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 Table of Contents  
OPHTHALMIC IMAGE
Year : 2022  |  Volume : 2  |  Issue : 2  |  Page : 629

Bilateral isolated optic disc coloboma with posterior staphyloma in a case of high myopia


1 Vitreo-Retina Consultant, Gombai Nethralaya, Neemuch, Madhya Pradesh, India
2 Vitreo-Retina, Dr. Vaidya Eye Hospital, Mumbai, Maharashtra, India

Date of Web Publication13-Apr-2022

Correspondence Address:
Rajshri Hirawat
Vitreo-Retina Consultant, Gomabai Nethralaya, Neemuch, Madhya Pradesh
India
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Source of Support: None, Conflict of Interest: None


DOI: 10.4103/ijo.IJO_2742_21

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How to cite this article:
Hirawat R, Vaidya H. Bilateral isolated optic disc coloboma with posterior staphyloma in a case of high myopia. Indian J Ophthalmol Case Rep 2022;2:629

How to cite this URL:
Hirawat R, Vaidya H. Bilateral isolated optic disc coloboma with posterior staphyloma in a case of high myopia. Indian J Ophthalmol Case Rep [serial online] 2022 [cited 2022 May 27];2:629. Available from: https://www.ijoreports.in/text.asp?2022/2/2/629/342977



A 22-year-old male presented with diminution of vision in both eyes with BCVA of 6/60 and 4/60 in the right and left eye, respectively (Refraction: OD –13 DS OS –18.5 DS). Ocular examination revealed an isolated optic disc coloboma and posterior staphyloma (AXL OD 26.6 mm, OS 27.8 mm, IOP 10- and 11-mm Hg in OD and OS respectively); along with focal nasal cataract in both eyes [Figure 1]a,[Figure 1]b,[Figure 1]c,[Figure 1]d. Although the fovea was spared, the low vision was possibly accounted for by the spill-over peripapillary atrophy onto the macula and disc coloboma. MRI brain in such cases is essential to rule out the systemic anomaly associated with cavitatory disc anomalies.[1],[2] Regular IOP monitoring is vital to avoid glaucomatous insult, as visual field and OCT–based monitoring would be ineffective in these anomalies.[1],[2]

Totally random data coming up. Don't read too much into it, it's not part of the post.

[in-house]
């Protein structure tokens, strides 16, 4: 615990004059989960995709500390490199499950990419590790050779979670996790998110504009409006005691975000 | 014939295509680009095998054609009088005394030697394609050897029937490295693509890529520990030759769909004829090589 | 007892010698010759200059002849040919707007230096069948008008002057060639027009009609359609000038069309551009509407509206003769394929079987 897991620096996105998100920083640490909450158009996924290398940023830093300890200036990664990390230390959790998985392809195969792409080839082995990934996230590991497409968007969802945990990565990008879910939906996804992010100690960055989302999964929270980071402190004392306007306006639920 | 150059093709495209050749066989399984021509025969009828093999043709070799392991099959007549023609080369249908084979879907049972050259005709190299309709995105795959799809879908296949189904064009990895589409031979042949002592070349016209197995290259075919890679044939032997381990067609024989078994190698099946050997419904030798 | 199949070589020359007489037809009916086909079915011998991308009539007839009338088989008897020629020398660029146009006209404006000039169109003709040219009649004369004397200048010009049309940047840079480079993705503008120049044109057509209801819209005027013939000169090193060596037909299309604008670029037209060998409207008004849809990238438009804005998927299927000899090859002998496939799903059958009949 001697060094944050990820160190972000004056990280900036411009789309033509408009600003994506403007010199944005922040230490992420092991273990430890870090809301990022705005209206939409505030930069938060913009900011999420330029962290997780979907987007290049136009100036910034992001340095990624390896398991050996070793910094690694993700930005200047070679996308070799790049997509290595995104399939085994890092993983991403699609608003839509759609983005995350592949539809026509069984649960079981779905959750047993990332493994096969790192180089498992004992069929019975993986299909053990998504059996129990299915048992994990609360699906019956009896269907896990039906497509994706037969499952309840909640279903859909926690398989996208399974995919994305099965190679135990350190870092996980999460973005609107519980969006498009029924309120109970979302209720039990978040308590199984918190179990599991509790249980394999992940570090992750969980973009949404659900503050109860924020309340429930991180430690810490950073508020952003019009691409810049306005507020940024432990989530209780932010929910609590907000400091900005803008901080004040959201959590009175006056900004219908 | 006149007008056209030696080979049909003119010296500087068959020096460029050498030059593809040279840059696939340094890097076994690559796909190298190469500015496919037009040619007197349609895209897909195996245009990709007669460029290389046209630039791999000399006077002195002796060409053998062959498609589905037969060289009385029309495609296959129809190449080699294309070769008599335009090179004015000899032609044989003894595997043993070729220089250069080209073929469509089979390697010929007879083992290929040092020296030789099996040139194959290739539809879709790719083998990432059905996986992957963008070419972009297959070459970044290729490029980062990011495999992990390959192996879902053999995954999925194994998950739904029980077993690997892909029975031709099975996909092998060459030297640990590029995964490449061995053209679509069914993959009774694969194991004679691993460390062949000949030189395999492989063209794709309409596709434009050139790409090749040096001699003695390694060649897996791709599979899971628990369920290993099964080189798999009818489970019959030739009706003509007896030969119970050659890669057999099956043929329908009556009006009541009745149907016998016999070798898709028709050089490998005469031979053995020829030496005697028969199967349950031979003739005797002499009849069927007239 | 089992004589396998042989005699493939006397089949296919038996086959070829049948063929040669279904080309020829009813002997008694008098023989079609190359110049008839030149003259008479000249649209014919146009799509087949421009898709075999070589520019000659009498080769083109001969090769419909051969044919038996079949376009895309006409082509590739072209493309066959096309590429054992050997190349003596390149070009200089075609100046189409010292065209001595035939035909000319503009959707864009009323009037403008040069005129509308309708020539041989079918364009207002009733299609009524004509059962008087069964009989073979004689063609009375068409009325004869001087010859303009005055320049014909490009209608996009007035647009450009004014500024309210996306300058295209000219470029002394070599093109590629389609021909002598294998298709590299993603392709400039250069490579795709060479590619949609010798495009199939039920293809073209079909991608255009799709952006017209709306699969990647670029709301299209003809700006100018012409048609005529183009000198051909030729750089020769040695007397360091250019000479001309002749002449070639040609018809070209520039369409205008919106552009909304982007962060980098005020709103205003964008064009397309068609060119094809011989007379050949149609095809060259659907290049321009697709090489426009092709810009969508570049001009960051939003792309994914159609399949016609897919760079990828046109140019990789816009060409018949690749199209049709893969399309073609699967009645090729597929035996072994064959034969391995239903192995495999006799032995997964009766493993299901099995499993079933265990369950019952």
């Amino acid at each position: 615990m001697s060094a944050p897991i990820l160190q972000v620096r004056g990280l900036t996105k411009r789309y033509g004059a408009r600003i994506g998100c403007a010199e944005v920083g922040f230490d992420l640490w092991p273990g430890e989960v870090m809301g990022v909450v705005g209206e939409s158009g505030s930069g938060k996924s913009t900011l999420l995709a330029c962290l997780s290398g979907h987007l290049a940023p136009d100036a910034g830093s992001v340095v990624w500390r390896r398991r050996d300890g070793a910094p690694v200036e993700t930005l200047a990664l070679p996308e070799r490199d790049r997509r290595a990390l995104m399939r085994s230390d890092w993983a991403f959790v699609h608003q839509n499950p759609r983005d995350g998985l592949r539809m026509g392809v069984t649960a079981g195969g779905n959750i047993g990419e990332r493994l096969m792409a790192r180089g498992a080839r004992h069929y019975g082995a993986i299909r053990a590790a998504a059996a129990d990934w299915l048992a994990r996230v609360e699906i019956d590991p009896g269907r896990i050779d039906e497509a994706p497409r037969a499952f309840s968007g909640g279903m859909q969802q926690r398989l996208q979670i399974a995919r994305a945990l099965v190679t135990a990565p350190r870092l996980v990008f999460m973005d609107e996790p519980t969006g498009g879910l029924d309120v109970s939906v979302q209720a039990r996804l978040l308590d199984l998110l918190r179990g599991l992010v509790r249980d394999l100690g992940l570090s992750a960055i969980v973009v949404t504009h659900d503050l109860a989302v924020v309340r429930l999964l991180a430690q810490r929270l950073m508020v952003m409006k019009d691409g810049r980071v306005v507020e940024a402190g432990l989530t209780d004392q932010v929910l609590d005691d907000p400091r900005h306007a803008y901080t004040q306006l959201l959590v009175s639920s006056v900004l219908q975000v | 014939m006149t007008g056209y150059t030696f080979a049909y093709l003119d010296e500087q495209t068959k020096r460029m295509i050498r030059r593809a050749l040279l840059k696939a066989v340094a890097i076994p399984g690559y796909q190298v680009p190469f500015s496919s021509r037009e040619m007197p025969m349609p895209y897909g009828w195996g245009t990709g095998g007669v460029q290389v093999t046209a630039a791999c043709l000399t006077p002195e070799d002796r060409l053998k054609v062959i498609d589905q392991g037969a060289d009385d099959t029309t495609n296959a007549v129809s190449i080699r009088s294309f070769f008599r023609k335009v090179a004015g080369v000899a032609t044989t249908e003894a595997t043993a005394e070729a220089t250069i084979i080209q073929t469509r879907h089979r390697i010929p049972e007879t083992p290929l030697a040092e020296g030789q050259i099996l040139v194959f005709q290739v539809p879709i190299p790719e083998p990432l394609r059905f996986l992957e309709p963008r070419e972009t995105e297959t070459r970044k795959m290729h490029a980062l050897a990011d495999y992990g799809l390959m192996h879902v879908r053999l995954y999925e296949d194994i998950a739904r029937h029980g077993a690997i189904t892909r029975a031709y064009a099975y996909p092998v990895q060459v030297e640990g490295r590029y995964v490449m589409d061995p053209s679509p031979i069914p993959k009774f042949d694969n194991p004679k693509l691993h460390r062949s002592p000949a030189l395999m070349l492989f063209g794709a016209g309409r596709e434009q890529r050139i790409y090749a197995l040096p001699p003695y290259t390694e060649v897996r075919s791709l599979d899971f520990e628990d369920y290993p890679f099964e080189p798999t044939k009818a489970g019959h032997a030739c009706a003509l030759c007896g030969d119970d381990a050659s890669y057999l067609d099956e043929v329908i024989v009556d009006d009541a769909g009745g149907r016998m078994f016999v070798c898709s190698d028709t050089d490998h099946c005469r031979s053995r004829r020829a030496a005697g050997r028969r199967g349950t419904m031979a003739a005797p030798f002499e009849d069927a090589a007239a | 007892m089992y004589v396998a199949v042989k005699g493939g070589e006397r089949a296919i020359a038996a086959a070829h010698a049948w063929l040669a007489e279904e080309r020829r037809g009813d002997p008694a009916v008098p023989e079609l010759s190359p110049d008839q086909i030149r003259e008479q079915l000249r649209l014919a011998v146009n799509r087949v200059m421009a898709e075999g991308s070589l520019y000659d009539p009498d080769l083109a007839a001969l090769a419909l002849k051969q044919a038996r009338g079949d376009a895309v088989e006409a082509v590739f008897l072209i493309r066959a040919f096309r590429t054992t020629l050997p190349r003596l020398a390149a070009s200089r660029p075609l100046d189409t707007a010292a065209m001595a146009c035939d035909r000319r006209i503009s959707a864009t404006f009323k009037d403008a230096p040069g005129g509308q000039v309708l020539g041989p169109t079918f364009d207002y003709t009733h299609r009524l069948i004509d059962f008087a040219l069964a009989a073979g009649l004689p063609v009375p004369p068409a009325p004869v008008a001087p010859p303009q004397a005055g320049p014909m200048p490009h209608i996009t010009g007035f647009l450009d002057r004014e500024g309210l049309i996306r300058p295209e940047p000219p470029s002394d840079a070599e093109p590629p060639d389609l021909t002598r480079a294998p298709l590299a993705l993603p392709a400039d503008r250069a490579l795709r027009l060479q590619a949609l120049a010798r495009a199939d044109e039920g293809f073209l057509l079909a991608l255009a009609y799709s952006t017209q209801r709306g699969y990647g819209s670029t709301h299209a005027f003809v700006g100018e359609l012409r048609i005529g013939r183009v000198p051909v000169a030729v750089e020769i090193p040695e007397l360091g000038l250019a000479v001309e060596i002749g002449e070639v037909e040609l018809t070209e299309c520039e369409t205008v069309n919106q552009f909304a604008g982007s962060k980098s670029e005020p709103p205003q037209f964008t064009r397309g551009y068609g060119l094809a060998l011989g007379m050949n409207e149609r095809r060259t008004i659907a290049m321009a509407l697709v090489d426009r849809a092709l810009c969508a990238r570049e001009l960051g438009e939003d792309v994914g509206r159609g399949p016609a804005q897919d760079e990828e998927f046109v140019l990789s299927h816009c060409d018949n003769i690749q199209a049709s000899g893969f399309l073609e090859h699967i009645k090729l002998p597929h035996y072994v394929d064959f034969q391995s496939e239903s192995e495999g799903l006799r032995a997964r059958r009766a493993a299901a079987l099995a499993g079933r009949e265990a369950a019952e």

Figure 1: (a) Right eye fundus image showing isolated disc coloboma with posterior staphyloma, peripapillary atrophy and pigmentary changes supertemporal to the colobomatous disc. (b) Left eye fundus image showing isolated disc coloboma with posterior staphyloma, peripapillary atrophic changes and pigmentary changes superior to the colobomatous disc. Additionally, no focal point of retinal vessel origin is noted in this anomalous disc. (c and d) Focal nasal nuclear sclerotic cataract in both right and left eye, respectively

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Acknowledgements

Dr Lingam Gopal.

Declaration of patient consent

The authors certify that they have obtained all appropriate patient consent forms. In the form the patient(s) has/have given his/her/their consent for his/her/their images and other clinical information to be reported in the journal. The patients understand that their names and initials will not be published and due efforts will be made to conceal their identity, but anonymity cannot be guaranteed.

Financial support and sponsorship

Nil.

Conflicts of interest

There are no conflicts of interest.



 
  References Top

1.
Lingam G, Sen AC, Lingam V, Bhende M, Padhi TR, Xinyi S. Ocular coloboma—A comprehensive review for the clinician. Eye (Lond) 2021;35:2086–109.  Back to cited text no. 1
    
2.
Beby F. Systemic abnormalities in children with congenital optic disc excavations. Curr Eye Res 2015;40:450-5.  Back to cited text no. 2
    


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